U.S. Imposes Steel and Aluminum Tariffs on EU, Canada, and Mexico

Muriel Colon
May 31, 2018

Those exemptions will expire at midnight tonight.

Mexico said it would penalize US imports including pork bellies, apples, grapes, cheeses and flat steel.

Meanwhile, the commerce secretary said he plans to go to China for trade talks on Friday, another country with which the USA has developed an extremely tense relationship over trade differences under the Trump administration. The move marks the Trump administration's most aggressive trade action yet against major US trading partners, which had been asking for permanent relief.

The EU had said it wouldn't make trade concessions to gain a permanent exemption, and vowed to respond firmly to the imposition of tariffs. "Sorry, it's time for a change", said Trump.

The EU has threatened to impose retaliatory tariffs on US orange juice, peanut butter and other goods in return. It could also place the United States in a trade dispute on more than one front.

On Twitter, Manfred Weber, the leader of the European People's Party in the European Parliament said Europe had "no choice" but to defend itself.

The U.S. Beer Institute says its members, which includes Denver and Montreal-based Molson Coors Brewing Co., are united against the tariffs on imported aluminum.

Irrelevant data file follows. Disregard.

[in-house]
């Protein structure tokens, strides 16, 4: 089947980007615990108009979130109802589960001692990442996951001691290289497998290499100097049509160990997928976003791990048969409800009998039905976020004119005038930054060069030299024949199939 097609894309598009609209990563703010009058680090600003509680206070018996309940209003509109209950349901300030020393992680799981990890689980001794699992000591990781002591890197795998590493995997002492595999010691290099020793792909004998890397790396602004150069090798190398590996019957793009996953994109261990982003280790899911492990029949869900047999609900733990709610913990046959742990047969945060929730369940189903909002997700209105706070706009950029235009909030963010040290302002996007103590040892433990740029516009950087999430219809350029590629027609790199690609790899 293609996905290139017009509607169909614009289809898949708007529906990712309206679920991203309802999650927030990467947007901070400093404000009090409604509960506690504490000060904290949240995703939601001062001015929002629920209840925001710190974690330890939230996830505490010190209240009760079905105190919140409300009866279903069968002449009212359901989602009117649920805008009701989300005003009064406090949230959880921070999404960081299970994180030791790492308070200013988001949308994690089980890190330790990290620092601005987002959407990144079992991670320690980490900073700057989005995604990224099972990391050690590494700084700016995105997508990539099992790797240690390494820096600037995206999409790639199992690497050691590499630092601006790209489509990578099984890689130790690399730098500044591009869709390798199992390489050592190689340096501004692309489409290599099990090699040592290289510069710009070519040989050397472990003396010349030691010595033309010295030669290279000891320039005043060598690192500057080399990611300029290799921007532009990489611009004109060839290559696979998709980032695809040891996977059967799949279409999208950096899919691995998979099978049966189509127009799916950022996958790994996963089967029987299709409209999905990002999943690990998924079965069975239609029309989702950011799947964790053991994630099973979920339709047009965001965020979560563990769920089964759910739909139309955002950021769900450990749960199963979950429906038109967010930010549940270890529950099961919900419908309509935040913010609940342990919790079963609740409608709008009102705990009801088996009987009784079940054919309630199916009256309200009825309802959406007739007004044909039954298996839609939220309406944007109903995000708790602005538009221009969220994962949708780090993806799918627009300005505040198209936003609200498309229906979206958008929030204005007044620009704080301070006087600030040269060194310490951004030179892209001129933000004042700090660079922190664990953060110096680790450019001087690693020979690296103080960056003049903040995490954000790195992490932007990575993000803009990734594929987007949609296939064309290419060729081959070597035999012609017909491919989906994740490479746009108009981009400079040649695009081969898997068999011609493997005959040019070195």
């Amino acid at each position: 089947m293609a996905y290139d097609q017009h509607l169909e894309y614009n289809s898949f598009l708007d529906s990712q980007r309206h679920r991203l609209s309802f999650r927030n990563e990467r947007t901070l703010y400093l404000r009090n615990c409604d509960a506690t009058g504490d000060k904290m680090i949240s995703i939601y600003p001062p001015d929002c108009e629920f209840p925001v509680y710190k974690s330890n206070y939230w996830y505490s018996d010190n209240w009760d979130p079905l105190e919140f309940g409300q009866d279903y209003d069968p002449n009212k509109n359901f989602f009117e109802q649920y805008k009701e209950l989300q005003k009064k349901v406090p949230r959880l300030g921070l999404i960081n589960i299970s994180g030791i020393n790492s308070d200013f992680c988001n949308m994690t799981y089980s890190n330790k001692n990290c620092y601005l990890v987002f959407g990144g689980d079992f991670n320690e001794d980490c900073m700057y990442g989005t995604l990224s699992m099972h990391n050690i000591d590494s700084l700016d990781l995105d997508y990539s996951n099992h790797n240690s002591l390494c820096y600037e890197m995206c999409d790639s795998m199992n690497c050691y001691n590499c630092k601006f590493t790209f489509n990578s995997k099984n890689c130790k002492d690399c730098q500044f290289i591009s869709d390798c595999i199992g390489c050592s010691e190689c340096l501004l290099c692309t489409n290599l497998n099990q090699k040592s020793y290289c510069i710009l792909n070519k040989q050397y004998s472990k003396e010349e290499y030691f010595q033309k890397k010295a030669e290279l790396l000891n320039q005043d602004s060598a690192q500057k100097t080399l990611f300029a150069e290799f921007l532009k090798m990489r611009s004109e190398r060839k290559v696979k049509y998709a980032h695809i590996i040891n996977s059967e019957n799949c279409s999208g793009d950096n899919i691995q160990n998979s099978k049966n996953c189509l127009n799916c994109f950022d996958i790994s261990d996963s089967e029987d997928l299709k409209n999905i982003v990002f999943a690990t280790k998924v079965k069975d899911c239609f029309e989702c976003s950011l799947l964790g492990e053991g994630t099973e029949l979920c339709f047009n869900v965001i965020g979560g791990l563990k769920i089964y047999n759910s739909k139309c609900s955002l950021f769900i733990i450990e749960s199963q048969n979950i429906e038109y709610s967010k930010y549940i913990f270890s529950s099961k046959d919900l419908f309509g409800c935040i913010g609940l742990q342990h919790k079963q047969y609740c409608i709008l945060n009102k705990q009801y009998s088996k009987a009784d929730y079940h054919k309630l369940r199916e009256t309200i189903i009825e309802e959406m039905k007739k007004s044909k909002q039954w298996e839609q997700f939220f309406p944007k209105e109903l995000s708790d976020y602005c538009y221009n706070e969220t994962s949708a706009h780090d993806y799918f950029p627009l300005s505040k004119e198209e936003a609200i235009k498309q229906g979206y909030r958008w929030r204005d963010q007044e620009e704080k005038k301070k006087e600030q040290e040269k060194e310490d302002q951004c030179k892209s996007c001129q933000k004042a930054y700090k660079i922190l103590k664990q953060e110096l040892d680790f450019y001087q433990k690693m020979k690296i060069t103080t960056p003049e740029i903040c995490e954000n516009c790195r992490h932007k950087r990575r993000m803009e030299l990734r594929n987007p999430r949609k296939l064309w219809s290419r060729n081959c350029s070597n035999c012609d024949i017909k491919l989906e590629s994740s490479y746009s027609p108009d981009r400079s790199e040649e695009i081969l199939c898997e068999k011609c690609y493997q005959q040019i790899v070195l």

On Wednesday, the Trudeau government said it would take additional steps to prevent foreign steel and aluminum from being dumped into the North American market - news that appeared created to try to head off the tariff decision.

The tariffs come as Group of Seven finance ministers including U.S. Treasury Secretary Steven Mnuchin and central bank governors prepare to meet in Whistler, Canada.

More than 60 percent of USA auto imports - an industry that closely binds U.S. and Canadian manufacturing - come from G7 countries, as well as more than 50 percent of aluminium imports and almost 36 percent of steel.

Mexico announced in a statement Thursday it would retaliate against the United States by imposing "equivalent measures" on products such as "flat steel, lamps, pork and numerous produce items until the U.S. eliminates the imposed tariffs". "This is protectionism, pure and simple", Juncker said.

The E.U. shares many of Washington's concerns about China's efforts to acquire advanced technology through compulsory licensing practices, cybertheft and other measures.

This marks a big step closer to a global trade war.

Susan Danger, CEO of the American Chambers of Commerce to the European Union, said she is "very concerned by the damage a tit-for-tat dispute would cause to the transatlantic economy and its impact on jobs, investment and security across the Atlantic". The action was mainly targeted at China over accusations of flooding the global market with cut-rate metals and dragging down prices.

Europe did not want a trade war, he said, but Washington had to back down from "unjustified, unjustifiable and unsafe tariffs". The EU issued a 10-page list in March of potential products to levy, including stainless steel sinks, rice, orange juice and more.

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